4. No previous sterilization procedures (vasectomy, tubal ligation) that have been
reversed. The prior procedure may affect study outcomes.

Specific Exclusion Criteria

1. Current pregnancy.

2. Patients on oral contraceptives, depo-progestins, or hormonal implants (including
Implanon). A two month washout period will be required prior to screening for
patients on these agents. Longer washouts may be necessary for certain depot
contraceptive forms or implants, especially where the implants are still in place. A
one-month washout will be required for patients on oral cyclic progestins.

3. Patients with hyperprolactinemia (defined as two prolactin levels at least one week
apart > 30 ng/mL or as determined by local normative values). The goal of eliminating
patients with documented hyperprolactinemia is to decrease the heterogeneity of the
PCOS population. These patients may be candidates for ovulation induction with
alternate regimens (dopamine agonists). A normal level within the last year or on
treatment is adequate for entry.

4. Patients with known 21-hydroxylase deficiency or other enzyme deficiency leading to
the phenotype of congenital adrenal hyperplasia. 21-hydroxylase deficiency will be
excluded in all patients by a fasting 17-hydroxyprogesterone (17-OHP) level <2 ng/mL
(Azziz, Hincapie et al. 1999 Nov). If relevant, this level should be determined in
the follicular phase, because the 17-hydroxyprogesterone level is likely to be
elevated beyond this range if the patient is in the luteal phase of an infrequent
ovulatory cycle. In the case of elevated fasting 17-OHP levels in the follicular
phase, an ACTH stimulation test will be performed. A 1-hour stimulated value > 10
ng/mL will be an exclusion (Moran, Knochenhauer et al. 1998). As 21-hydroxylase
deficiency is a congenital condition, any normal level in the past of
17-hydroxyprogesterone allows entry into this study.

5. Patients with menopausal levels of FSH (> 15 mIU/mL). A normal level within the last
year is adequate for entry.

6. Patients with uncorrected thyroid disease (defined as TSH < 0.2 mIU/mL or >5.5
mIU/mL). A normal level within the last year is adequate for entry.

7. Patients diagnosed with Type I or Type II diabetes who are poorly controlled (defined
as a glycohemoglobin level > 7.0%), or patients receiving antidiabetic medications
such as insulin, thiazolidinediones, acarbose, or sulfonylureas likely to confound
the effects of study medication; patients currently receiving metformin XR for a
diagnosis of Type I or Type II diabetes or for PCOS are also specifically excluded.

8. Patients with liver disease defined as AST or ALT > 2 times normal or total bilirubin
>2.5 mg/dL.

9. Patients with renal disease defined as BUN > 30 mg/dL or serum creatinine> 1.4 mg/dL.

10. Patients with significant anemia (Hemoglobin < 10 g/dL).

11. Patients with a history of deep venous thrombosis, pulmonary embolus, or
cerebrovascular accident.

12. Patients with known heart disease that is likely to be exacerbated by pregnancy.

13. Patients with a history of, or suspected cervical carcinoma, endometrial carcinoma,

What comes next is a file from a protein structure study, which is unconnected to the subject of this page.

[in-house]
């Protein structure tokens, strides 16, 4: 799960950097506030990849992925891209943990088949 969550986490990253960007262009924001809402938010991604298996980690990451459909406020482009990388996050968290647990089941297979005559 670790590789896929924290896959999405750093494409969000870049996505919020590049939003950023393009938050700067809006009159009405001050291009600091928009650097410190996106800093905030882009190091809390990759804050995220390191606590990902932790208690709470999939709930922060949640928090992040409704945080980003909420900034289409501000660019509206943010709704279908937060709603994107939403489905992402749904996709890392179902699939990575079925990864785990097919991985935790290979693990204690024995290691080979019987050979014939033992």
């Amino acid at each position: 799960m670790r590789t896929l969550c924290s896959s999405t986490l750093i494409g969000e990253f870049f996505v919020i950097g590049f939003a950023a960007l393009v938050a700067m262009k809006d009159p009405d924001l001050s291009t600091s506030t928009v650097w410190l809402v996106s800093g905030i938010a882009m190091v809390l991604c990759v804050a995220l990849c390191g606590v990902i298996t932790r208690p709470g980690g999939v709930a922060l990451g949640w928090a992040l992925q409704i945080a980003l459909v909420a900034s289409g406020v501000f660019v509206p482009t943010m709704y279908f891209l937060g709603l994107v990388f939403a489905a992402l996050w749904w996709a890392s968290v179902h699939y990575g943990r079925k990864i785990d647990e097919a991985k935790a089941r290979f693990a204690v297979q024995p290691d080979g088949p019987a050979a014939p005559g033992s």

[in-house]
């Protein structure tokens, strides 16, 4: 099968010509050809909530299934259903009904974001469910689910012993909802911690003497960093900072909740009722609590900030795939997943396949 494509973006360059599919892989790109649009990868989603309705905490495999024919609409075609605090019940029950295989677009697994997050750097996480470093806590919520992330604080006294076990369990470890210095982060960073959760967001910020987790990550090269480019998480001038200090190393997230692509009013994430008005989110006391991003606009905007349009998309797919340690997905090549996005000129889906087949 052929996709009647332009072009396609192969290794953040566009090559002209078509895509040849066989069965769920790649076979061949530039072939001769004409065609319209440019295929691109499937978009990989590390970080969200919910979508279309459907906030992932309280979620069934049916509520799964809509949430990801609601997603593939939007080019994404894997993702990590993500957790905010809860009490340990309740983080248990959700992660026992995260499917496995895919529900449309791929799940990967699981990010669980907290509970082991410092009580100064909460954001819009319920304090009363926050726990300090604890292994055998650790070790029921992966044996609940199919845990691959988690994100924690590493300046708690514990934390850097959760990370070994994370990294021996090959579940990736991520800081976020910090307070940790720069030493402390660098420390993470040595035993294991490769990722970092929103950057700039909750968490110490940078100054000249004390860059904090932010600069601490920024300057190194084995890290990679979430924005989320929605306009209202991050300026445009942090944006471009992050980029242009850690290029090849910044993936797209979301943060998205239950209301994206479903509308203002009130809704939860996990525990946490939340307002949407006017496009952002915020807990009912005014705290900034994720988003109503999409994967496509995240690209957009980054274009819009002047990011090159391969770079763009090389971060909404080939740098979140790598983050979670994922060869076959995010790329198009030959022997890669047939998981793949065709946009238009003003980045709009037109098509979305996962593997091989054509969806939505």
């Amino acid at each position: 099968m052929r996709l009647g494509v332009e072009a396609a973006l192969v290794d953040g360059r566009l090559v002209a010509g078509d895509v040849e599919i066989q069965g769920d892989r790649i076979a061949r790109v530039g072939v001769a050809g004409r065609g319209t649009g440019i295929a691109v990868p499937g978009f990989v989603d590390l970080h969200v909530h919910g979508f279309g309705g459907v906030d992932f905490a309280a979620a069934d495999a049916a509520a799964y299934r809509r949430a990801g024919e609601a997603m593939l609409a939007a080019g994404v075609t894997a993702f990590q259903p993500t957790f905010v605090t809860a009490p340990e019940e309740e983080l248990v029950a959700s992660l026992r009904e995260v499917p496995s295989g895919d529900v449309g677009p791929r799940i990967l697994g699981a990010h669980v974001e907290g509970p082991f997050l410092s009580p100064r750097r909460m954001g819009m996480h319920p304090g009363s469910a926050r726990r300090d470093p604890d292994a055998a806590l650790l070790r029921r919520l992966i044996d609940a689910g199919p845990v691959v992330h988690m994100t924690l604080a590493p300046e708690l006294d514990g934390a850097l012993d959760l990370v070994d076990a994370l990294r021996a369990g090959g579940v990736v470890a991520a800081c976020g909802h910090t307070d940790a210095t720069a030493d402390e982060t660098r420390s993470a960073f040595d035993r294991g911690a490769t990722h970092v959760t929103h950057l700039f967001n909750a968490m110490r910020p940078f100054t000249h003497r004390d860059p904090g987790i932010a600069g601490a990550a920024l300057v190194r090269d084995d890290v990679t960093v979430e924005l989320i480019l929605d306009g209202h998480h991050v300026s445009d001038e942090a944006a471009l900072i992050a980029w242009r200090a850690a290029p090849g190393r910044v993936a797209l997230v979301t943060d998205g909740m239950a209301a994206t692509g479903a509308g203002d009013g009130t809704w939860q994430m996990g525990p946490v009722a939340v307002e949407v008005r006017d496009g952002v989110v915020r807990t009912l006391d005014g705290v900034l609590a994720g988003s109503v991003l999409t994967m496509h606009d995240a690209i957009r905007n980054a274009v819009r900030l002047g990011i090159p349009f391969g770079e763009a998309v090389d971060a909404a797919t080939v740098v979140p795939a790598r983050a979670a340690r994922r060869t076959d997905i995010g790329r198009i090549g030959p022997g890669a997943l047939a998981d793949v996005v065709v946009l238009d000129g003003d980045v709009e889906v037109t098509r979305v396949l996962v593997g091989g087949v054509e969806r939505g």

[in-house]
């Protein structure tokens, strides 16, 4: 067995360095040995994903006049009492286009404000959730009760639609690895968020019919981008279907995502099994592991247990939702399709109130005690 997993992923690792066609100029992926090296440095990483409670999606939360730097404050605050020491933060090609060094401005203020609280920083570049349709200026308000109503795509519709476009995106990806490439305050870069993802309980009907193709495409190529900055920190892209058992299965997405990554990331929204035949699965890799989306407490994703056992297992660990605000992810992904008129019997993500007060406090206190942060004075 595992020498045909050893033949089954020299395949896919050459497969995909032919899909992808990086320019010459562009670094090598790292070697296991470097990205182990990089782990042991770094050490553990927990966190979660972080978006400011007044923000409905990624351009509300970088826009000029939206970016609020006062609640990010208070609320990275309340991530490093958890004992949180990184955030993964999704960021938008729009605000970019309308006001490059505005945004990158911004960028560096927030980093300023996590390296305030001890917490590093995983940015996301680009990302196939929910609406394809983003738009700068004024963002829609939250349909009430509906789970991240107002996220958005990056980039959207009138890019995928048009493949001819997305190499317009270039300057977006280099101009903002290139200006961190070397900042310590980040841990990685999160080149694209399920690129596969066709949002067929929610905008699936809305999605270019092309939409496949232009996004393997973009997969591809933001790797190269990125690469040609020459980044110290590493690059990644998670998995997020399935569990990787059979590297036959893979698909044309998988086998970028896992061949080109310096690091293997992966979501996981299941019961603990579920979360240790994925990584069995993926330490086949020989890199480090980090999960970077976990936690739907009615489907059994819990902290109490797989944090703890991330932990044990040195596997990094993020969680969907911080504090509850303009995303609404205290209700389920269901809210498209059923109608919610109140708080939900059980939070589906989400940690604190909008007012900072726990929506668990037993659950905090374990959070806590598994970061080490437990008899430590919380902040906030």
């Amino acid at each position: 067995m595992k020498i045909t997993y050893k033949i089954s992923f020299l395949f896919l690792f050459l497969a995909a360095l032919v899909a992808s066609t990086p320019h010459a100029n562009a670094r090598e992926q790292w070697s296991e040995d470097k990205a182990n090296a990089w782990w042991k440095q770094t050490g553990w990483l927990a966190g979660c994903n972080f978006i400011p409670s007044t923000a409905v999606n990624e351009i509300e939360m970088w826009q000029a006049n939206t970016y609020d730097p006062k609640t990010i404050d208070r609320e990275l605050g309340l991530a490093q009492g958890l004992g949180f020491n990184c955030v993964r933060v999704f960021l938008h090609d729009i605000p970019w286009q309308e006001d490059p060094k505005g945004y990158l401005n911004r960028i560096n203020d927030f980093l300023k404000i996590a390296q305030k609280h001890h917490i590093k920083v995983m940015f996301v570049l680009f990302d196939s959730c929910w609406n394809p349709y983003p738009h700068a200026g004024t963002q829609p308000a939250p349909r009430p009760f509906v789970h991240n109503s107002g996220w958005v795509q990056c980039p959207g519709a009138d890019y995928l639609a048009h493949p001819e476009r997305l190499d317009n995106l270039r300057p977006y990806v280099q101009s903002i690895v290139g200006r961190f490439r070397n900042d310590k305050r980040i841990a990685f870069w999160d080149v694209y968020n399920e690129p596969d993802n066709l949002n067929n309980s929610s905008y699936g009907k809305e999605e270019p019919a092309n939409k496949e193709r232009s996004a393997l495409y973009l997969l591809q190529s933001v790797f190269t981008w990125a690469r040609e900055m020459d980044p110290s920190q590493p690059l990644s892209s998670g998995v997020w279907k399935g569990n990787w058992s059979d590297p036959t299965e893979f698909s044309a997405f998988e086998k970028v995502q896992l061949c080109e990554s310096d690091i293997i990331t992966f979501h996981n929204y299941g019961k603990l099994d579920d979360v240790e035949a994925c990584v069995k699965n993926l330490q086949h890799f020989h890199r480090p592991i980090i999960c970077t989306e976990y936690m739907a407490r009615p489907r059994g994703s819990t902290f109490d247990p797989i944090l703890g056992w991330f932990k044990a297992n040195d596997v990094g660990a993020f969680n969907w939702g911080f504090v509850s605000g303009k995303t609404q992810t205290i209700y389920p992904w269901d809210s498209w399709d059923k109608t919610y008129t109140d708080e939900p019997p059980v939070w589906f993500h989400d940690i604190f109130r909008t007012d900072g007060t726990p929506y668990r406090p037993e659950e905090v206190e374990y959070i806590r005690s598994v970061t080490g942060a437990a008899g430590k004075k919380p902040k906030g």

or breast carcinoma. A normal Pap smear result within ACOG guidelines for Pap smear
frequency will be required for women 21 and over.

14. Patients with a current history of alcohol abuse. Alcohol abuse is defined as > 14
drinks/week or binge drinking.

15. Patients enrolled simultaneously into other investigative studies that require
medications, proscribe the study medications, limit intercourse, or otherwise prevent
compliance with the protocol. Patients who anticipate taking longer than a one month
break during the protocol should not be enrolled.

16. Patients taking other medications known to affect reproductive function or
metabolism. These medications include oral contraceptives, GnRH agonists and
antagonists, antiandrogens, gonadotropins, anti-obesity drugs, anti-diabetic drugs
such as metformin and thiazolidinediones, somatostatin, diazoxide, ACE inhibitors,
and calcium channel blockers. The washout period on all these medications will be
two months and a list is found in the appendix.

17. Patients with a suspected adrenal or ovarian tumor secreting androgens.

18. Patients with suspected Cushing's syndrome.

19. Couples with previous sterilization procedures (vasectomy, tubal ligation) which have
been reversed. The prior procedure may affect study outcomes, and patients with both
a reversed sterilization procedure and PCOS are rare enough that exclusion should not
adversely affect recruitment.

20. Subjects who have undergone a bariatric surgery procedure in the recent past (<12
months) and are in a period of acute weight loss or have been advised against
pregnancy by their bariatric surgeon.

21. Patients with untreated poorly controlled hypertension defined as a systolic blood
pressure ≥ 160 mm Hg or a diastolic ≥ 100 mm Hg obtained on two measures obtained at
least 60 minutes apart.

Type of Study:


Study Design:

Allocation: Randomized, Endpoint Classification: Efficacy Study, Intervention Model: Parallel Assignment, Masking: Double Blind (Subject, Caregiver, Investigator, Outcomes Assessor), Primary Purpose: Treatment

Outcome Measure:

The primary outcome measure is the occurrence of a live birth during the study period. Safety measures will be the number and type of reported adverse events in subjects and offspring.

Outcome Time Frame:

September 2008 to September 2012

Safety Issue:


Principal Investigator

Esther Eisenberg, MD, MPH

Investigator Role:

Study Director

Investigator Affiliation:

Eunice Kennedy Shriver National Institute of Child Health and Human Development (NICHD)


United States: Food and Drug Administration

Study ID:




Start Date:

February 2009

Completion Date:

May 2013

Related Keywords:

  • Pregnancy
  • Polycystic Ovary Syndrome
  • Polycystic Ovary Syndrome
  • Infertility
  • Pregnancy
  • Women
  • Polycystic Ovary Syndrome



University of MichiganAnn Arbor, Michigan  48109-0624
Stanford University Medical CenterStanford, California  94305-5408
University of Texas Health Science Center at San AntonioSan Antonio, Texas  78284-7811
Carolinas Medical CenterCharlotte, North Carolina  28232-2861
University of ColoradoDenver, Colorado  80217
University of PennsylvaniaPhiladelphia, Pennsylvania  19104
Yale UniversityNew Haven, Connecticut  06520
Wayne State UniversityDetroit, Michigan  48202
University Of VermontBurlington,, Vermont  05403
University of Alabama BirminghamBirmingham, Alabama  35233
Pennsylvania State University College of MedicineHershey, Pennsylvania  17033
Virginia Commonwealth University, School of MedicineRichmond, Virginia  23235